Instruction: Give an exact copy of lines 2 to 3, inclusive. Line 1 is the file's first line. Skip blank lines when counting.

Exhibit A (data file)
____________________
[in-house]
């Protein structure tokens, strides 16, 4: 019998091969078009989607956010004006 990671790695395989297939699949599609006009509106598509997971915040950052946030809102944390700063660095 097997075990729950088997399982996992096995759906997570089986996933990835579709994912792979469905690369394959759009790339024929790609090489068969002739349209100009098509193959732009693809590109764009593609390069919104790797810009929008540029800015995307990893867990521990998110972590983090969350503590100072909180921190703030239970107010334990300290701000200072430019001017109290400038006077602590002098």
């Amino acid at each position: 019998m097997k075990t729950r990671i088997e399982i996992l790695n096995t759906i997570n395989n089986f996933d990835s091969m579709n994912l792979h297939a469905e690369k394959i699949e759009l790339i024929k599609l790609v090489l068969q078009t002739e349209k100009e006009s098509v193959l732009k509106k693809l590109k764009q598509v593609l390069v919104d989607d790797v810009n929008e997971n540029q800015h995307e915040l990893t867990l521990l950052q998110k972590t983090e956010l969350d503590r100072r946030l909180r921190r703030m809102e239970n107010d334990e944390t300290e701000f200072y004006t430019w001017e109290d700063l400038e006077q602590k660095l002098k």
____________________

């Protein structure tokens, strides 16, 4: 019998091969078009989607956010004006 990671790695395989297939699949599609006009509106598509997971915040950052946030809102944390700063660095 097997075990729950088997399982996992096995759906997570089986996933990835579709994912792979469905690369394959759009790339024929790609090489068969002739349209100009098509193959732009693809590109764009593609390069919104790797810009929008540029800015995307990893867990521990998110972590983090969350503590100072909180921190703030239970107010334990300290701000200072430019001017109290400038006077602590002098």
């Amino acid at each position: 019998m097997k075990t729950r990671i088997e399982i996992l790695n096995t759906i997570n395989n089986f996933d990835s091969m579709n994912l792979h297939a469905e690369k394959i699949e759009l790339i024929k599609l790609v090489l068969q078009t002739e349209k100009e006009s098509v193959l732009k509106k693809l590109k764009q598509v593609l390069v919104d989607d790797v810009n929008e997971n540029q800015h995307e915040l990893t867990l521990l950052q998110k972590t983090e956010l969350d503590r100072r946030l909180r921190r703030m809102e239970n107010d334990e944390t300290e701000f200072y004006t430019w001017e109290d700063l400038e006077q602590k660095l002098k």